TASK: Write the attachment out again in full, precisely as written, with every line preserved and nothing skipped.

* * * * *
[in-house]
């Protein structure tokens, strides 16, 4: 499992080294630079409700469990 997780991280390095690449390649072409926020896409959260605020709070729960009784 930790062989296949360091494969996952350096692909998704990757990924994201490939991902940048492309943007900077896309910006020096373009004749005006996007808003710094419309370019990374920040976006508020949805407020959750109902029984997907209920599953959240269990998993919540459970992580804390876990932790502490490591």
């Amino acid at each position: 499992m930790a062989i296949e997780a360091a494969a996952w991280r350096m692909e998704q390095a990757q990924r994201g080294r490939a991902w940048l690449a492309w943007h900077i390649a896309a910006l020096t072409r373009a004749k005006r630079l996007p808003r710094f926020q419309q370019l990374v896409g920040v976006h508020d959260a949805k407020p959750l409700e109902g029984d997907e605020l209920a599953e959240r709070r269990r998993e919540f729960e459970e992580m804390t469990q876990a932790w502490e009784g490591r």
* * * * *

[in-house]
């Protein structure tokens, strides 16, 4: 499992080294630079409700469990 997780991280390095690449390649072409926020896409959260605020709070729960009784 930790062989296949360091494969996952350096692909998704990757990924994201490939991902940048492309943007900077896309910006020096373009004749005006996007808003710094419309370019990374920040976006508020949805407020959750109902029984997907209920599953959240269990998993919540459970992580804390876990932790502490490591």
């Amino acid at each position: 499992m930790a062989i296949e997780a360091a494969a996952w991280r350096m692909e998704q390095a990757q990924r994201g080294r490939a991902w940048l690449a492309w943007h900077i390649a896309a910006l020096t072409r373009a004749k005006r630079l996007p808003r710094f926020q419309q370019l990374v896409g920040v976006h508020d959260a949805k407020p959750l409700e109902g029984d997907e605020l209920a599953e959240r709070r269990r998993e919540f729960e459970e992580m804390t469990q876990a932790w502490e009784g490591r």